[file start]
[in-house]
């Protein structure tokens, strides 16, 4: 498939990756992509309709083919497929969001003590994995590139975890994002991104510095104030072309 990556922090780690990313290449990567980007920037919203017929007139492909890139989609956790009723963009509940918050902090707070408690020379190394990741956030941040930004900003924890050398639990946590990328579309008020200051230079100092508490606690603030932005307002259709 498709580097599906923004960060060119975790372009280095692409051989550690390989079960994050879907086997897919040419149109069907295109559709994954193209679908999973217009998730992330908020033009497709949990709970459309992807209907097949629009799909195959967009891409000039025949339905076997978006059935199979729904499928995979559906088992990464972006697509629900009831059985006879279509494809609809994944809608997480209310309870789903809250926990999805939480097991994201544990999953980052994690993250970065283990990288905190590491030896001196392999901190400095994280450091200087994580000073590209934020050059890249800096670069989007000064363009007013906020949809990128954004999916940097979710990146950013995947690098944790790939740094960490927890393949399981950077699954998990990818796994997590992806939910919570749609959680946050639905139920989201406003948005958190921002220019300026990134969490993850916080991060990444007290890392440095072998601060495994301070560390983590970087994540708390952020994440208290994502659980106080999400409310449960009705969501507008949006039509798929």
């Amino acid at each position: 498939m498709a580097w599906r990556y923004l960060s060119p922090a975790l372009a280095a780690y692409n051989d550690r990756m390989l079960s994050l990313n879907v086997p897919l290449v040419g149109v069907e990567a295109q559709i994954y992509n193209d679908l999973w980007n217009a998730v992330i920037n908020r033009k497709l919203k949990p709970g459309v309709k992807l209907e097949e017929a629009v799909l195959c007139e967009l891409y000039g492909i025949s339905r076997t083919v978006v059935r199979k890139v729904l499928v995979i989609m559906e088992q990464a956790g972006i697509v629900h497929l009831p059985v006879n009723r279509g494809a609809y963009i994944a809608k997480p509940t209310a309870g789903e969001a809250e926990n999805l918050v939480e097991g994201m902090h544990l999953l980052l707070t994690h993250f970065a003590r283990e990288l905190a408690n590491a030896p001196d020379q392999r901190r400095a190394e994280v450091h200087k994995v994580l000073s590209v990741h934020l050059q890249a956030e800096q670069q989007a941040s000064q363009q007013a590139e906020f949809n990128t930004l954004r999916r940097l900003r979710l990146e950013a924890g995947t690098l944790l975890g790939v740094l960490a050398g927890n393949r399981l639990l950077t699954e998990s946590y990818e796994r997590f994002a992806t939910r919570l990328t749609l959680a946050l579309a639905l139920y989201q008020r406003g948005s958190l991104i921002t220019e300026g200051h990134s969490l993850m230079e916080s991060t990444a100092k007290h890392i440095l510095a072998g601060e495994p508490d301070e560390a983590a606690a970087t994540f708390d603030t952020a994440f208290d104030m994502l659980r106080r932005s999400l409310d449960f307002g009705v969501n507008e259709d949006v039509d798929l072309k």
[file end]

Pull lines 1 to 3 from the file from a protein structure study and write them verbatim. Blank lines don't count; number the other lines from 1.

[in-house]
């Protein structure tokens, strides 16, 4: 498939990756992509309709083919497929969001003590994995590139975890994002991104510095104030072309 990556922090780690990313290449990567980007920037919203017929007139492909890139989609956790009723963009509940918050902090707070408690020379190394990741956030941040930004900003924890050398639990946590990328579309008020200051230079100092508490606690603030932005307002259709 498709580097599906923004960060060119975790372009280095692409051989550690390989079960994050879907086997897919040419149109069907295109559709994954193209679908999973217009998730992330908020033009497709949990709970459309992807209907097949629009799909195959967009891409000039025949339905076997978006059935199979729904499928995979559906088992990464972006697509629900009831059985006879279509494809609809994944809608997480209310309870789903809250926990999805939480097991994201544990999953980052994690993250970065283990990288905190590491030896001196392999901190400095994280450091200087994580000073590209934020050059890249800096670069989007000064363009007013906020949809990128954004999916940097979710990146950013995947690098944790790939740094960490927890393949399981950077699954998990990818796994997590992806939910919570749609959680946050639905139920989201406003948005958190921002220019300026990134969490993850916080991060990444007290890392440095072998601060495994301070560390983590970087994540708390952020994440208290994502659980106080999400409310449960009705969501507008949006039509798929």
């Amino acid at each position: 498939m498709a580097w599906r990556y923004l960060s060119p922090a975790l372009a280095a780690y692409n051989d550690r990756m390989l079960s994050l990313n879907v086997p897919l290449v040419g149109v069907e990567a295109q559709i994954y992509n193209d679908l999973w980007n217009a998730v992330i920037n908020r033009k497709l919203k949990p709970g459309v309709k992807l209907e097949e017929a629009v799909l195959c007139e967009l891409y000039g492909i025949s339905r076997t083919v978006v059935r199979k890139v729904l499928v995979i989609m559906e088992q990464a956790g972006i697509v629900h497929l009831p059985v006879n009723r279509g494809a609809y963009i994944a809608k997480p509940t209310a309870g789903e969001a809250e926990n999805l918050v939480e097991g994201m902090h544990l999953l980052l707070t994690h993250f970065a003590r283990e990288l905190a408690n590491a030896p001196d020379q392999r901190r400095a190394e994280v450091h200087k994995v994580l000073s590209v990741h934020l050059q890249a956030e800096q670069q989007a941040s000064q363009q007013a590139e906020f949809n990128t930004l954004r999916r940097l900003r979710l990146e950013a924890g995947t690098l944790l975890g790939v740094l960490a050398g927890n393949r399981l639990l950077t699954e998990s946590y990818e796994r997590f994002a992806t939910r919570l990328t749609l959680a946050l579309a639905l139920y989201q008020r406003g948005s958190l991104i921002t220019e300026g200051h990134s969490l993850m230079e916080s991060t990444a100092k007290h890392i440095l510095a072998g601060e495994p508490d301070e560390a983590a606690a970087t994540f708390d603030t952020a994440f208290d104030m994502l659980r106080r932005s999400l409310d449960f307002g009705v969501n507008e259709d949006v039509d798929l072309k």